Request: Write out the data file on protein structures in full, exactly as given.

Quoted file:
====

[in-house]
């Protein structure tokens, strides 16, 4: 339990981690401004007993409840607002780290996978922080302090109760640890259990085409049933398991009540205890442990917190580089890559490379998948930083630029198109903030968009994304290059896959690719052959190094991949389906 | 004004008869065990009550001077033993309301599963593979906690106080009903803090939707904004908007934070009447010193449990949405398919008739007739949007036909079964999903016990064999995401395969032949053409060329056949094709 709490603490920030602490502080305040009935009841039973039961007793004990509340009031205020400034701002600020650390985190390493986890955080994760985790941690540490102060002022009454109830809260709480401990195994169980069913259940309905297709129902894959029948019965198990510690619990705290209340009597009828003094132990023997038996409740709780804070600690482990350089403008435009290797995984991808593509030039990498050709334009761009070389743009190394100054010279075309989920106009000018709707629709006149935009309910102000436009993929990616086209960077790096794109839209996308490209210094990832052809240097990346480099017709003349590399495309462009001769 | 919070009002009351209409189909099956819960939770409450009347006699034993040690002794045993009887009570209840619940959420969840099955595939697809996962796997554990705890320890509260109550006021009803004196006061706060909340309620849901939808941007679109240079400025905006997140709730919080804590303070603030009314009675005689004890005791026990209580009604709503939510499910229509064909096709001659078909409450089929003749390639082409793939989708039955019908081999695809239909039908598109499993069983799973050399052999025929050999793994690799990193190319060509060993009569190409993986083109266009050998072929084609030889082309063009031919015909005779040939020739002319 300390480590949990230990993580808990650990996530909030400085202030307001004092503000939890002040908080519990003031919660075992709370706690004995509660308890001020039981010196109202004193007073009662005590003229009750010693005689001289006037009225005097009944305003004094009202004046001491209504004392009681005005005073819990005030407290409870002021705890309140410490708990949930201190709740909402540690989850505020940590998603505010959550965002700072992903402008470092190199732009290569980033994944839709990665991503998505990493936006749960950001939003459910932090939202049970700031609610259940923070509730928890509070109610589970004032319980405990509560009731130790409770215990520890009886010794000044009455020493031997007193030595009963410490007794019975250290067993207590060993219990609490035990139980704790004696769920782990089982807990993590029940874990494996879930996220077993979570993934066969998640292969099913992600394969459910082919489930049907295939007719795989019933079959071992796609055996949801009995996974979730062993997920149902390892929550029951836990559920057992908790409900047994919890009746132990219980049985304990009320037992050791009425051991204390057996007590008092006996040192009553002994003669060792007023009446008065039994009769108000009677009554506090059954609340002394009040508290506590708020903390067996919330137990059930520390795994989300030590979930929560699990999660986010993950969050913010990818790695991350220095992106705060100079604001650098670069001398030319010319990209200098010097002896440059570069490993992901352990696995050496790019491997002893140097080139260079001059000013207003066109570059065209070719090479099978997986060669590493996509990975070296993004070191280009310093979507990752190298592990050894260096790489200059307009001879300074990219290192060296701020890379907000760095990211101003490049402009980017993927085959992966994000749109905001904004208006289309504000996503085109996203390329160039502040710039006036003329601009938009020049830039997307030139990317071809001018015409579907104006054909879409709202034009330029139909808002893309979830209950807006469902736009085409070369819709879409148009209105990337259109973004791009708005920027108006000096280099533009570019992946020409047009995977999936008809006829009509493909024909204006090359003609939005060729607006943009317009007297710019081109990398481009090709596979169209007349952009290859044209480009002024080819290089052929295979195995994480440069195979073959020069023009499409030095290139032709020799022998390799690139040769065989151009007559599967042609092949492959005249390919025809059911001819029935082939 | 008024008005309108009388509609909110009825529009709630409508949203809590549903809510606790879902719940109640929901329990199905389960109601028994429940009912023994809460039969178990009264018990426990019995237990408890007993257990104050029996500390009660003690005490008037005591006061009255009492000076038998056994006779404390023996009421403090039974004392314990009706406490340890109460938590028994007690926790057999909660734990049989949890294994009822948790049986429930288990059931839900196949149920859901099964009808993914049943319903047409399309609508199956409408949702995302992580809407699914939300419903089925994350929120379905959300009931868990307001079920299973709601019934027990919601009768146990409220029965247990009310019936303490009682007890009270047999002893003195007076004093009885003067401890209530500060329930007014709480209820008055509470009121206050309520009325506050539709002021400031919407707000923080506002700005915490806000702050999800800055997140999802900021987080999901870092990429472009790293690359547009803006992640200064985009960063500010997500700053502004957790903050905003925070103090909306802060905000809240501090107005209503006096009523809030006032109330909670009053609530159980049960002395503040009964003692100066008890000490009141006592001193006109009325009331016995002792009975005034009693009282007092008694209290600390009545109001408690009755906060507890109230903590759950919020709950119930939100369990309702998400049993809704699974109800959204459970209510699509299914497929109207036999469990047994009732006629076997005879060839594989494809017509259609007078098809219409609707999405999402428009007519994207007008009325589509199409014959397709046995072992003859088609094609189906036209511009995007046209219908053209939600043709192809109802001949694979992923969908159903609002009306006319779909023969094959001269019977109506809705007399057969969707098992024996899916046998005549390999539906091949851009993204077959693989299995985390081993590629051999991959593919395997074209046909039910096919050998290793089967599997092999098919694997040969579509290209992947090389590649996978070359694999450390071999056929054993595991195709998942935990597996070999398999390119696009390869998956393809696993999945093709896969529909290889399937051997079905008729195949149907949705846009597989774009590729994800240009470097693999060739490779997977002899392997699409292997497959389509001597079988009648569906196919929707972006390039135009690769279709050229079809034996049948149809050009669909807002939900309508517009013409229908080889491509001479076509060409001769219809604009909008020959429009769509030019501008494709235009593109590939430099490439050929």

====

[in-house]
């Protein structure tokens, strides 16, 4: 339990981690401004007993409840607002780290996978922080302090109760640890259990085409049933398991009540205890442990917190580089890559490379998948930083630029198109903030968009994304290059896959690719052959190094991949389906 | 004004008869065990009550001077033993309301599963593979906690106080009903803090939707904004908007934070009447010193449990949405398919008739007739949007036909079964999903016990064999995401395969032949053409060329056949094709 709490603490920030602490502080305040009935009841039973039961007793004990509340009031205020400034701002600020650390985190390493986890955080994760985790941690540490102060002022009454109830809260709480401990195994169980069913259940309905297709129902894959029948019965198990510690619990705290209340009597009828003094132990023997038996409740709780804070600690482990350089403008435009290797995984991808593509030039990498050709334009761009070389743009190394100054010279075309989920106009000018709707629709006149935009309910102000436009993929990616086209960077790096794109839209996308490209210094990832052809240097990346480099017709003349590399495309462009001769 | 919070009002009351209409189909099956819960939770409450009347006699034993040690002794045993009887009570209840619940959420969840099955595939697809996962796997554990705890320890509260109550006021009803004196006061706060909340309620849901939808941007679109240079400025905006997140709730919080804590303070603030009314009675005689004890005791026990209580009604709503939510499910229509064909096709001659078909409450089929003749390639082409793939989708039955019908081999695809239909039908598109499993069983799973050399052999025929050999793994690799990193190319060509060993009569190409993986083109266009050998072929084609030889082309063009031919015909005779040939020739002319 300390480590949990230990993580808990650990996530909030400085202030307001004092503000939890002040908080519990003031919660075992709370706690004995509660308890001020039981010196109202004193007073009662005590003229009750010693005689001289006037009225005097009944305003004094009202004046001491209504004392009681005005005073819990005030407290409870002021705890309140410490708990949930201190709740909402540690989850505020940590998603505010959550965002700072992903402008470092190199732009290569980033994944839709990665991503998505990493936006749960950001939003459910932090939202049970700031609610259940923070509730928890509070109610589970004032319980405990509560009731130790409770215990520890009886010794000044009455020493031997007193030595009963410490007794019975250290067993207590060993219990609490035990139980704790004696769920782990089982807990993590029940874990494996879930996220077993979570993934066969998640292969099913992600394969459910082919489930049907295939007719795989019933079959071992796609055996949801009995996974979730062993997920149902390892929550029951836990559920057992908790409900047994919890009746132990219980049985304990009320037992050791009425051991204390057996007590008092006996040192009553002994003669060792007023009446008065039994009769108000009677009554506090059954609340002394009040508290506590708020903390067996919330137990059930520390795994989300030590979930929560699990999660986010993950969050913010990818790695991350220095992106705060100079604001650098670069001398030319010319990209200098010097002896440059570069490993992901352990696995050496790019491997002893140097080139260079001059000013207003066109570059065209070719090479099978997986060669590493996509990975070296993004070191280009310093979507990752190298592990050894260096790489200059307009001879300074990219290192060296701020890379907000760095990211101003490049402009980017993927085959992966994000749109905001904004208006289309504000996503085109996203390329160039502040710039006036003329601009938009020049830039997307030139990317071809001018015409579907104006054909879409709202034009330029139909808002893309979830209950807006469902736009085409070369819709879409148009209105990337259109973004791009708005920027108006000096280099533009570019992946020409047009995977999936008809006829009509493909024909204006090359003609939005060729607006943009317009007297710019081109990398481009090709596979169209007349952009290859044209480009002024080819290089052929295979195995994480440069195979073959020069023009499409030095290139032709020799022998390799690139040769065989151009007559599967042609092949492959005249390919025809059911001819029935082939 | 008024008005309108009388509609909110009825529009709630409508949203809590549903809510606790879902719940109640929901329990199905389960109601028994429940009912023994809460039969178990009264018990426990019995237990408890007993257990104050029996500390009660003690005490008037005591006061009255009492000076038998056994006779404390023996009421403090039974004392314990009706406490340890109460938590028994007690926790057999909660734990049989949890294994009822948790049986429930288990059931839900196949149920859901099964009808993914049943319903047409399309609508199956409408949702995302992580809407699914939300419903089925994350929120379905959300009931868990307001079920299973709601019934027990919601009768146990409220029965247990009310019936303490009682007890009270047999002893003195007076004093009885003067401890209530500060329930007014709480209820008055509470009121206050309520009325506050539709002021400031919407707000923080506002700005915490806000702050999800800055997140999802900021987080999901870092990429472009790293690359547009803006992640200064985009960063500010997500700053502004957790903050905003925070103090909306802060905000809240501090107005209503006096009523809030006032109330909670009053609530159980049960002395503040009964003692100066008890000490009141006592001193006109009325009331016995002792009975005034009693009282007092008694209290600390009545109001408690009755906060507890109230903590759950919020709950119930939100369990309702998400049993809704699974109800959204459970209510699509299914497929109207036999469990047994009732006629076997005879060839594989494809017509259609007078098809219409609707999405999402428009007519994207007008009325589509199409014959397709046995072992003859088609094609189906036209511009995007046209219908053209939600043709192809109802001949694979992923969908159903609002009306006319779909023969094959001269019977109506809705007399057969969707098992024996899916046998005549390999539906091949851009993204077959693989299995985390081993590629051999991959593919395997074209046909039910096919050998290793089967599997092999098919694997040969579509290209992947090389590649996978070359694999450390071999056929054993595991195709998942935990597996070999398999390119696009390869998956393809696993999945093709896969529909290889399937051997079905008729195949149907949705846009597989774009590729994800240009470097693999060739490779997977002899392997699409292997497959389509001597079988009648569906196919929707972006390039135009690769279709050229079809034996049948149809050009669909807002939900309508517009013409229908080889491509001479076509060409001769219809604009909008020959429009769509030019501008494709235009593109590939430099490439050929």